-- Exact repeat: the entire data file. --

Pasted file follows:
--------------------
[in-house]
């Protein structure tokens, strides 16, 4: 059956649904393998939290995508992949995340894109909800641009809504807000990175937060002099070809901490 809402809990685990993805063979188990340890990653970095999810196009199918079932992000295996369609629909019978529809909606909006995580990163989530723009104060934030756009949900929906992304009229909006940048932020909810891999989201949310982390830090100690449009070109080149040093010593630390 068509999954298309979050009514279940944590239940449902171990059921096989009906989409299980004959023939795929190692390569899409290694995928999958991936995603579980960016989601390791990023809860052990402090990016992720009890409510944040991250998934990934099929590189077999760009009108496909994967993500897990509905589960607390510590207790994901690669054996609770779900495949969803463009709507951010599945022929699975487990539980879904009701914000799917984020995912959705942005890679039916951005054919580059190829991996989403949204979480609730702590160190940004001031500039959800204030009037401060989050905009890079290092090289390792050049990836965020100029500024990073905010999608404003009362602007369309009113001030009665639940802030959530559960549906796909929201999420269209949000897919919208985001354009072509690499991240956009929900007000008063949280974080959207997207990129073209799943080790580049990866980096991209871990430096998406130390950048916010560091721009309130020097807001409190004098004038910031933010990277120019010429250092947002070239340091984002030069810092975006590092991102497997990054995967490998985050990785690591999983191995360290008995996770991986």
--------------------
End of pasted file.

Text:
[in-house]
């Protein structure tokens, strides 16, 4: 059956649904393998939290995508992949995340894109909800641009809504807000990175937060002099070809901490 809402809990685990993805063979188990340890990653970095999810196009199918079932992000295996369609629909019978529809909606909006995580990163989530723009104060934030756009949900929906992304009229909006940048932020909810891999989201949310982390830090100690449009070109080149040093010593630390 068509999954298309979050009514279940944590239940449902171990059921096989009906989409299980004959023939795929190692390569899409290694995928999958991936995603579980960016989601390791990023809860052990402090990016992720009890409510944040991250998934990934099929590189077999760009009108496909994967993500897990509905589960607390510590207790994901690669054996609770779900495949969803463009709507951010599945022929699975487990539980879904009701914000799917984020995912959705942005890679039916951005054919580059190829991996989403949204979480609730702590160190940004001031500039959800204030009037401060989050905009890079290092090289390792050049990836965020100029500024990073905010999608404003009362602007369309009113001030009665639940802030959530559960549906796909929201999420269209949000897919919208985001354009072509690499991240956009929900007000008063949280974080959207997207990129073209799943080790580049990866980096991209871990430096998406130390950048916010560091721009309130020097807001409190004098004038910031933010990277120019010429250092947002070239340091984002030069810092975006590092991102497997990054995967490998985050990785690591999983191995360290008995996770991986």